Famous bloggers, for their coliseum amusement, throw out bones of “flash fiction contests.” Huddled masses want in. They gnaw that bone, and they’re happy. They present their crusty, dimly glinting wares, praying for the passing blessing of a glance from the Emperor Writer of the Blog. Some may be graced with a comment. This is the highest praise. The next mass of masses find themselves strung on the same drug. The cycle continues perpetual.

5: Flash fiction overtrains for a under-needed skill.

So you can encapsulate a fiction in under a hundred words? That’s great! Now let’s move on to something beefier. The big boy weights are over here. No, you want to keep doing isolation curls with five-pound jogging dumbbells? Why? Because you like them? Well, yes, they can be part of the writer’s workout, but—oh, ok, have it your way then. You get really good at those then. I’ll be working on a cinquain.

6: Flash fiction isn’t a gateway drug; it’s a gated community. And it’s lousy.

Because flash fiction stresses the encapsulated form, you’ve a complete work that doesn’t provide the satisfaction of development. Your goal is squishing juicy things into a box and being all proud of that. “Yes! I smushed it good! I like this smushing writing! I want MOAR SMUSH NAO!”

7: Flash fiction will never make you lick your wounds.

February is FlaFiWriMo. And everybody wins. Except writing. You’ll never walk away from FlaFiWriMo feeling like you need to improve, need to step up your game. Nope. With NaNoWriMo? It pummels the weak, grinds them to powder, sizzling their puny innards over the skillet of spite until golden brown. That’s worthy of your time. FlaFiWriMo’s winners are losers.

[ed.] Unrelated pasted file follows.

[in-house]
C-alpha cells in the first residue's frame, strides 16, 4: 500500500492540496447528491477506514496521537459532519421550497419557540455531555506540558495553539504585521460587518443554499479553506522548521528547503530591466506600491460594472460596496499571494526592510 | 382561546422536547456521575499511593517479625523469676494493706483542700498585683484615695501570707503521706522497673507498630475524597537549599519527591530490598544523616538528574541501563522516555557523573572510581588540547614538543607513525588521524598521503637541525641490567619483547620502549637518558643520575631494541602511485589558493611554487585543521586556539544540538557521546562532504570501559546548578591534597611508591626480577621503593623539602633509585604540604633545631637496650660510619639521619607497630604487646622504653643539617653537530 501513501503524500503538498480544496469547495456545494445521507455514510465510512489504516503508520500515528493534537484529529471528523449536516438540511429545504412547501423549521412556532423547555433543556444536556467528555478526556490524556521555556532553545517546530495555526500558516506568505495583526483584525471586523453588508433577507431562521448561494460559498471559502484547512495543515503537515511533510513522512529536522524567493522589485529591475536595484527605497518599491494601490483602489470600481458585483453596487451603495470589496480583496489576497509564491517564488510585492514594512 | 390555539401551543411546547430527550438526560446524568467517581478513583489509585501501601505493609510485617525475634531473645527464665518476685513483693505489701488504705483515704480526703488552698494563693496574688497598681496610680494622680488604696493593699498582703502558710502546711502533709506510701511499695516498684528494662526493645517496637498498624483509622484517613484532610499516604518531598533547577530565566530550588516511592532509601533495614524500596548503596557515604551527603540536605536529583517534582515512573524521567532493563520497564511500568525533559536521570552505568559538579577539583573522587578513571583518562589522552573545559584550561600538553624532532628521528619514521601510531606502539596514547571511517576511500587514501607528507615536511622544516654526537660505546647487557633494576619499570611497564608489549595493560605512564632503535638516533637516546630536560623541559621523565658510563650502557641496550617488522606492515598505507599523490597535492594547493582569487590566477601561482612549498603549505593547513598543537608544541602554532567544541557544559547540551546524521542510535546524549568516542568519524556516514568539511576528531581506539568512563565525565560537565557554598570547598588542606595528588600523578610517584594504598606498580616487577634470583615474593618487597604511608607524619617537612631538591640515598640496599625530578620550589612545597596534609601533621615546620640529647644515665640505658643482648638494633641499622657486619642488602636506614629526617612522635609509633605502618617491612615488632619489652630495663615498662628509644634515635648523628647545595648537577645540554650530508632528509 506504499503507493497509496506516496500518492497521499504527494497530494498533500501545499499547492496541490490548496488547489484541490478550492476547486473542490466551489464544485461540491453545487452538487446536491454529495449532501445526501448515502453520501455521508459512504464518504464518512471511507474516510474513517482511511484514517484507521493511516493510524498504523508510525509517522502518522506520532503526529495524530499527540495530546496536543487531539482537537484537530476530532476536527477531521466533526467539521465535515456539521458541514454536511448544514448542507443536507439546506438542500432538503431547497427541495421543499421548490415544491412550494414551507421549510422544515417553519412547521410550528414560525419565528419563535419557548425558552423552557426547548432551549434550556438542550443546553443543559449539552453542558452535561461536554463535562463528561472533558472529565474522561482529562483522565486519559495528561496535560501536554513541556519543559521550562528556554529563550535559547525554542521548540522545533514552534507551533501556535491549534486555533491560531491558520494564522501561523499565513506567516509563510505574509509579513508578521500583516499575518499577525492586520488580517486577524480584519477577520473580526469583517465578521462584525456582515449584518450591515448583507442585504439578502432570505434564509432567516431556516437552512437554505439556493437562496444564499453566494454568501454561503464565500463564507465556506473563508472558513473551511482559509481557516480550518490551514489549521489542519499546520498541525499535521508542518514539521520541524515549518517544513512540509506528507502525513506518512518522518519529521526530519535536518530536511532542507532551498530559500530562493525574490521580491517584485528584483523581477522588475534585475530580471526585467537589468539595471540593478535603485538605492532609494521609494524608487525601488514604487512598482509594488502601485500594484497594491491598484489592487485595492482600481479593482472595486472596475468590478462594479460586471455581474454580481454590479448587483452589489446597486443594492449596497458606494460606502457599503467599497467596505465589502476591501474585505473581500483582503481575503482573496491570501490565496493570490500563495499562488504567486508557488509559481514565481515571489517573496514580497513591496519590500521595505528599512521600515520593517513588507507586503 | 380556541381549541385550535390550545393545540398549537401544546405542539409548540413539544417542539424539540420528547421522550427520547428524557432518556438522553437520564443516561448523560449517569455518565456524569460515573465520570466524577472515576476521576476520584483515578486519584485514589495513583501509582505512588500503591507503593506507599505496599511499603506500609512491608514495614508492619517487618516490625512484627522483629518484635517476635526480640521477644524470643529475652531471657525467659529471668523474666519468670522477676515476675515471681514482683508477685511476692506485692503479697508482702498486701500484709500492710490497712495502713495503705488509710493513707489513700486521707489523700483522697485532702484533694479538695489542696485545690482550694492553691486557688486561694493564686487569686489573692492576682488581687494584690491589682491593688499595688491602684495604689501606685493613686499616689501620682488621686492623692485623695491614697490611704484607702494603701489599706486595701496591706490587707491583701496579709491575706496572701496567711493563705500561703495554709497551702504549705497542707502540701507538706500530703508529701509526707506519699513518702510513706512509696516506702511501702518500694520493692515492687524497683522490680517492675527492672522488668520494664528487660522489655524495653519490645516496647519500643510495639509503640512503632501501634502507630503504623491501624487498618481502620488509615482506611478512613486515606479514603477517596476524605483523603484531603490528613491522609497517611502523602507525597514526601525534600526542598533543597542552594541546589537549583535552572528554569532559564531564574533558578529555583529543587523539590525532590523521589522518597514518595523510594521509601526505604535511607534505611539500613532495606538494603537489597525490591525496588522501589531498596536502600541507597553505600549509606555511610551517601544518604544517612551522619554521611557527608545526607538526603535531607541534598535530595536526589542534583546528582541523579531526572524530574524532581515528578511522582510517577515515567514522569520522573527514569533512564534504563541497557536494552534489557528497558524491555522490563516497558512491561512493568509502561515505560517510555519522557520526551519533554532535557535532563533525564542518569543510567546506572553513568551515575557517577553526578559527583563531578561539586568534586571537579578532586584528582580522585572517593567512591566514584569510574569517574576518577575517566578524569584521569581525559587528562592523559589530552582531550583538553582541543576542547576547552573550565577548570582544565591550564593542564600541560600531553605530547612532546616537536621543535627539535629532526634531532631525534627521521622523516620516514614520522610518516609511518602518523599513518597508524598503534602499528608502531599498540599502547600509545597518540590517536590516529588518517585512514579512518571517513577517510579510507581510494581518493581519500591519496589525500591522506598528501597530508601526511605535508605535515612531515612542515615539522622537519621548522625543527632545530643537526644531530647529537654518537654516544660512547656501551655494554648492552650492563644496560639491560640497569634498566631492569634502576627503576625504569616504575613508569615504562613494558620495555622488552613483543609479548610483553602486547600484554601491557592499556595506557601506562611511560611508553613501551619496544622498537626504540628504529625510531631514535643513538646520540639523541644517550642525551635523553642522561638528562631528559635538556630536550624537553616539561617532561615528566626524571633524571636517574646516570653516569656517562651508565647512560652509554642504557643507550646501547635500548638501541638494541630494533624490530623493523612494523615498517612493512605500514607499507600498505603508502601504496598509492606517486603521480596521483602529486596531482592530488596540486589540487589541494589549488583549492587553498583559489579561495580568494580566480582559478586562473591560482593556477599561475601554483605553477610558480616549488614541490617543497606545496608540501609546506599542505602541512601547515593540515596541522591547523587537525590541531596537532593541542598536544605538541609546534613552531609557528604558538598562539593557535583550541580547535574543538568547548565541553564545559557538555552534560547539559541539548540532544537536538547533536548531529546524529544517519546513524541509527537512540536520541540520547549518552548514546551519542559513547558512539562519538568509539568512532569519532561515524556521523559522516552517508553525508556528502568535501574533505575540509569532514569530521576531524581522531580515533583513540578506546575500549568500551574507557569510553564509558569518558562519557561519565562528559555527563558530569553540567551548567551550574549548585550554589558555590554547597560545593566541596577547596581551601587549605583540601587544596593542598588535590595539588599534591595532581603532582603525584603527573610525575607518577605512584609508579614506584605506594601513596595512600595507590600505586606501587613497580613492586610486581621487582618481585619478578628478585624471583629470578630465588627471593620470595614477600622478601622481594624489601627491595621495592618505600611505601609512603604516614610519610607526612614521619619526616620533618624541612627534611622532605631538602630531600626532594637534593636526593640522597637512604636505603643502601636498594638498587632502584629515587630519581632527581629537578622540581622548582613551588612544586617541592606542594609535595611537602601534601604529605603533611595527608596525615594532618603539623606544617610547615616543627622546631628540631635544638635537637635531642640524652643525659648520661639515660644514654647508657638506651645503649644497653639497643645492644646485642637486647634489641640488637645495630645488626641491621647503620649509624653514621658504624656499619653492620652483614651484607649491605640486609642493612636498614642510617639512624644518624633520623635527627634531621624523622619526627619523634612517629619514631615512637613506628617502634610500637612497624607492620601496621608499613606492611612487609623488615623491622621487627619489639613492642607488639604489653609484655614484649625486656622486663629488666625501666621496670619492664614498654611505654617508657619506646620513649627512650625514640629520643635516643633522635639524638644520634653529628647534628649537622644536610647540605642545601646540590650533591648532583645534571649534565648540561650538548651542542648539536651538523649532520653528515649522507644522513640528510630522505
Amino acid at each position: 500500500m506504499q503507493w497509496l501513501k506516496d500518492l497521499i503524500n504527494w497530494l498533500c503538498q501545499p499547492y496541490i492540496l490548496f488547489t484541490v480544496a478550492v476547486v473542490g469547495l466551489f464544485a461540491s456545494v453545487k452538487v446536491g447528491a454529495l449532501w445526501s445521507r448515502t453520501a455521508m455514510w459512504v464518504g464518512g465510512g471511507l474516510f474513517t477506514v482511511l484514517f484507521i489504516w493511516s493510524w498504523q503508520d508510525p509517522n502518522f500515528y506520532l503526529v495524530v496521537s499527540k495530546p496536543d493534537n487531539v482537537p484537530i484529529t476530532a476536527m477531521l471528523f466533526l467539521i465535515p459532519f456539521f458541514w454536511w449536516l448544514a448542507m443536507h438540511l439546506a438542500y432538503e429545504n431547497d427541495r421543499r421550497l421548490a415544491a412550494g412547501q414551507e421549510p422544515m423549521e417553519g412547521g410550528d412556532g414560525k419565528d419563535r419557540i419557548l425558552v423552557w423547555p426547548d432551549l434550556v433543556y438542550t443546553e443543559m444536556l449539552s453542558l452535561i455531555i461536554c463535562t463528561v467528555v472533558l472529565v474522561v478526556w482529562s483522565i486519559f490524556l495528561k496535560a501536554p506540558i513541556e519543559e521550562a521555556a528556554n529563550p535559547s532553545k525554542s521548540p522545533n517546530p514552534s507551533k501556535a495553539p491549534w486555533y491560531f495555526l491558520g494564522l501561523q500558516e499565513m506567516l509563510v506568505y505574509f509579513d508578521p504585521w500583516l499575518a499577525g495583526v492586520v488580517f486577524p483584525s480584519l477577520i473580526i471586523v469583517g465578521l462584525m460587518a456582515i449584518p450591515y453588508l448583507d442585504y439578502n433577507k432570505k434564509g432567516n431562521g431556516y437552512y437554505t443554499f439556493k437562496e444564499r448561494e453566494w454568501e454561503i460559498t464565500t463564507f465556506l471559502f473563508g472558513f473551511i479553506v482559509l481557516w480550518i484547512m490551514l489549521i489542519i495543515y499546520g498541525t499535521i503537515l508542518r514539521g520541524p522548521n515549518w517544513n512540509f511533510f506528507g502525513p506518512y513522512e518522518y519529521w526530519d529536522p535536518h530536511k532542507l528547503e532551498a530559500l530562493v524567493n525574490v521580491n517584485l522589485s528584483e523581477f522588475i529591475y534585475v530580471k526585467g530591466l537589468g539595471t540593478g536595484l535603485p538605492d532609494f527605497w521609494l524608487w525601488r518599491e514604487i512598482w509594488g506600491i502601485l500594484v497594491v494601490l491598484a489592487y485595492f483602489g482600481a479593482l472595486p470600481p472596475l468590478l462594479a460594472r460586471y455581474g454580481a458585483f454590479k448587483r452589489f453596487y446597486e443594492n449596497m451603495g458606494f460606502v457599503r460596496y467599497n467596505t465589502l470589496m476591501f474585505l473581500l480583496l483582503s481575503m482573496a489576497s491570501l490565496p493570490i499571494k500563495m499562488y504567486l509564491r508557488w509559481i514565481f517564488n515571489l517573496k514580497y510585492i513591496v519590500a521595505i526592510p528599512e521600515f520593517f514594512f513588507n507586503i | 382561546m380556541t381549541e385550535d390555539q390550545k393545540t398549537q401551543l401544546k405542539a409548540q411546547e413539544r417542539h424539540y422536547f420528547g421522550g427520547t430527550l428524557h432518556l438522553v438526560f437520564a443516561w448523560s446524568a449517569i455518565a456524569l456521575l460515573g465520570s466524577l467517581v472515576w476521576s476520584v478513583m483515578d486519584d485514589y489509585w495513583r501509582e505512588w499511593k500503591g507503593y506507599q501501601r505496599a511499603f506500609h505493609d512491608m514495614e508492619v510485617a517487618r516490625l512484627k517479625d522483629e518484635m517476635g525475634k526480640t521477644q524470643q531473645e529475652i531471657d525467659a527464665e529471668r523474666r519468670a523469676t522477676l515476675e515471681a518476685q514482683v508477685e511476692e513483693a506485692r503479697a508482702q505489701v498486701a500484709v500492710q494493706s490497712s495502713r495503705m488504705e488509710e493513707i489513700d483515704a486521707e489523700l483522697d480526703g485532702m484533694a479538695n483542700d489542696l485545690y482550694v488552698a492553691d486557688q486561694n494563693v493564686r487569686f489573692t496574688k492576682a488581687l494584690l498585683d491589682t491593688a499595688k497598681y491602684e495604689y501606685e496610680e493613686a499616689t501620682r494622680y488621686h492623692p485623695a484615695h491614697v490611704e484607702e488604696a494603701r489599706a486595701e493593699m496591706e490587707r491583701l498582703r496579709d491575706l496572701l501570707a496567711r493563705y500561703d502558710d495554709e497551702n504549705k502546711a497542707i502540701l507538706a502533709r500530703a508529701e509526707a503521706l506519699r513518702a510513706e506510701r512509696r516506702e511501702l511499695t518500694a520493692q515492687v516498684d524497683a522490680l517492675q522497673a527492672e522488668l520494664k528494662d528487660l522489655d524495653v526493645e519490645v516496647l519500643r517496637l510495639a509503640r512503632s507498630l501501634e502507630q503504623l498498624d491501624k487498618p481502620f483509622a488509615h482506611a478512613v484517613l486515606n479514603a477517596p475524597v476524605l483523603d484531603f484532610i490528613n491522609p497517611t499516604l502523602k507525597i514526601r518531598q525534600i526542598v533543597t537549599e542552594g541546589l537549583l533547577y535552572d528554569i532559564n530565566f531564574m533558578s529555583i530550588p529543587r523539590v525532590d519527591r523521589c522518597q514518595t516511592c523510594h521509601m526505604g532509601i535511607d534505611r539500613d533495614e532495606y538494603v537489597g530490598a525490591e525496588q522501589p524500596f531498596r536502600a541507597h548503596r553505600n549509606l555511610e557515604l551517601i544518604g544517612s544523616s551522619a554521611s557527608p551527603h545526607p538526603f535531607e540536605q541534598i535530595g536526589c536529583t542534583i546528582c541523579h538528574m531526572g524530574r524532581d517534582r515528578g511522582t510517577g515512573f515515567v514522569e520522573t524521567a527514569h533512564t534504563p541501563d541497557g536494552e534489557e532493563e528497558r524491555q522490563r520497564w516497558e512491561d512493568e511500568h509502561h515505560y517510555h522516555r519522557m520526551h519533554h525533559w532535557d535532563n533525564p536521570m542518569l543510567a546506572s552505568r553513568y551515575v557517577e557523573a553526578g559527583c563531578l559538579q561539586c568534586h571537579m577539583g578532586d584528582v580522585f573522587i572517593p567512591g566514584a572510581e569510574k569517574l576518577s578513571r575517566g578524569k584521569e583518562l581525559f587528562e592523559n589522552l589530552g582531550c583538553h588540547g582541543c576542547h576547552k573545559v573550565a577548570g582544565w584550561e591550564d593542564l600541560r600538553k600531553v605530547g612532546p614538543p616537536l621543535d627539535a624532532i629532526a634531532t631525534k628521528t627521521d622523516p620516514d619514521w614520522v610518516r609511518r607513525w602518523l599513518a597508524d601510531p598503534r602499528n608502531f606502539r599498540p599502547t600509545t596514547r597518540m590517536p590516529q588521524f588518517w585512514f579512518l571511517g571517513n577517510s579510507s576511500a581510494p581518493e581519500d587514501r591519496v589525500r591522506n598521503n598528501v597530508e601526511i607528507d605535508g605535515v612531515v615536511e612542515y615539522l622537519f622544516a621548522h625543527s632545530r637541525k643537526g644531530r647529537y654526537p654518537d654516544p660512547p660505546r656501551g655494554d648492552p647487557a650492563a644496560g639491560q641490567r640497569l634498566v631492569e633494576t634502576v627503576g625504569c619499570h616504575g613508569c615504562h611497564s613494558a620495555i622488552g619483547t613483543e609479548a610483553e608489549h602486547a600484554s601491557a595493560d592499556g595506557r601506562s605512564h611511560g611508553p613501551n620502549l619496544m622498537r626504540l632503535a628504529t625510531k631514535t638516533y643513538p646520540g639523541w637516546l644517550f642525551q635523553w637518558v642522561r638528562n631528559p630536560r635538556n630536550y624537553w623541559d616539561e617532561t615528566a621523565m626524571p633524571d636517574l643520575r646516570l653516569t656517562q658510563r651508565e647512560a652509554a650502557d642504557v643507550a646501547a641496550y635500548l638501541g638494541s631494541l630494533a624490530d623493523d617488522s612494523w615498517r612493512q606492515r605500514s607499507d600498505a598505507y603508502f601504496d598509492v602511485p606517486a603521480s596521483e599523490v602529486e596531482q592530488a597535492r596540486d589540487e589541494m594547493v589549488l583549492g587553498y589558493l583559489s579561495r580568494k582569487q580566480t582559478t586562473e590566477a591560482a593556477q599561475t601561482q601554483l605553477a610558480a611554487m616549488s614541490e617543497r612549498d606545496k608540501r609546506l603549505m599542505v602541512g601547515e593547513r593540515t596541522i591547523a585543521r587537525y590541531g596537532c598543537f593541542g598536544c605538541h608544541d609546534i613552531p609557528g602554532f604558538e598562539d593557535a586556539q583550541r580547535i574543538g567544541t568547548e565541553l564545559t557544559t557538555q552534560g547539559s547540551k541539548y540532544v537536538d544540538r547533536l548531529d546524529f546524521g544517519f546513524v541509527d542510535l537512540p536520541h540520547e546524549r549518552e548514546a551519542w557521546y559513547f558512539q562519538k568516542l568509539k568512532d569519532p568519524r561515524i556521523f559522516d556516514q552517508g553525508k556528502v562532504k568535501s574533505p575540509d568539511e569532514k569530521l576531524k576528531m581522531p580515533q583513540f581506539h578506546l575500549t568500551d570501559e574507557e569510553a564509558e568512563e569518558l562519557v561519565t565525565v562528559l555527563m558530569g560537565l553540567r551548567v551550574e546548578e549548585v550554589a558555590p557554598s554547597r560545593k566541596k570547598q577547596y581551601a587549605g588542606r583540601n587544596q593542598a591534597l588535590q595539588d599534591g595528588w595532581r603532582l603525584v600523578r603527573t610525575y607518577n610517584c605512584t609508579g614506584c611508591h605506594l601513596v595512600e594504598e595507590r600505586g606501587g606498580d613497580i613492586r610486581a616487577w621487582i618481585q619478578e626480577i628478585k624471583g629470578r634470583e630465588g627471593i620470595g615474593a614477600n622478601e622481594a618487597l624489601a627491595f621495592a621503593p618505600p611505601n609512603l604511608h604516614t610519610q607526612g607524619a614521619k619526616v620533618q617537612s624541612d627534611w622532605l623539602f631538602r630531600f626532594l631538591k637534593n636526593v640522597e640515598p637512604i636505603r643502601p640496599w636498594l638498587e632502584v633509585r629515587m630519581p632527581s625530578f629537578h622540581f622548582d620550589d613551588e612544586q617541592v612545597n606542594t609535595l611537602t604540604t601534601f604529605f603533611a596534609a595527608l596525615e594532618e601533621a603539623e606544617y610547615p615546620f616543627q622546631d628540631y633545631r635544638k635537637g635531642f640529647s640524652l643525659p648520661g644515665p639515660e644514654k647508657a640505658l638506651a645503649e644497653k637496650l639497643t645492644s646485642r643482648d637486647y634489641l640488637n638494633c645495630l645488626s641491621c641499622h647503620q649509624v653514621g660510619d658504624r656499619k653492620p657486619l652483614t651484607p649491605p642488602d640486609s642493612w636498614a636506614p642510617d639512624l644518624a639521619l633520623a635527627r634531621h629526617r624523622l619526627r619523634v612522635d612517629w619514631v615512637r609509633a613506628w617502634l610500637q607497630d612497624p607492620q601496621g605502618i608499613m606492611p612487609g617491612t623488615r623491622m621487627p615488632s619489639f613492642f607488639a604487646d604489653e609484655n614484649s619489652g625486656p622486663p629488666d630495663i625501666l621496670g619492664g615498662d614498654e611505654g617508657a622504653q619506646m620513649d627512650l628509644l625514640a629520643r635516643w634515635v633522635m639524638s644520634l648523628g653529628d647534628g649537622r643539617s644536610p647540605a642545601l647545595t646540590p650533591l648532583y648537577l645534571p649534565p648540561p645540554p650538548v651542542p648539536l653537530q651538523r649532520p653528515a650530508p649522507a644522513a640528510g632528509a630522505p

8: Flash fiction feeds and sustains the lazy.

Ah, the argument of “If it’s short enough, people will read it.” Cool story, bro. If you want an audience of a five-second attention span, then you’re—hey, are Tropical Fruit Skittles® making a comeback? I love those things!

9: Flash fiction too often discourages variety of form, diversity of writing.

I’m a man of simplicity. When I buy a bag of Variety Chex Mix®, I demand variety. Writers should demand this from themselves. If you’re an accomplished writer, you’re likely not noodling in flash fiction and nothing but flash fiction. Don’t be that one bag of “Rye Crisps Only” Chex Mix®. If you’re flashing fiction, diversify that Chex Mix® portfolio. Don’t flood it down with penny stocks and ignore the long-term bonds, cash, and illicit drugs.

10: Flash fiction keeps the poor writers poor.

Because it does.

Are you a defender of flash fiction merits or a defeater of its heresies? Do tell.

Writing All Wrong can be reached via email (WritingAllWrong@me.com) and followed on Twitter (@WritingAllWrong). He writes flash fiction about flashbulbs.

Writing Contest? Duh, WINNING!

Most of you may not know this, but writing can translate into a few pecuniary benefits. Sometimes even monetary. You really don’t have to do it for free. But outside of cashing in on wordspew, the next best thing you can wing is winning. Contests, limerick slams, plein air poetry airing, whatever. People compete with this business, breaking out the arsenal and making communication a written race-to-the-top.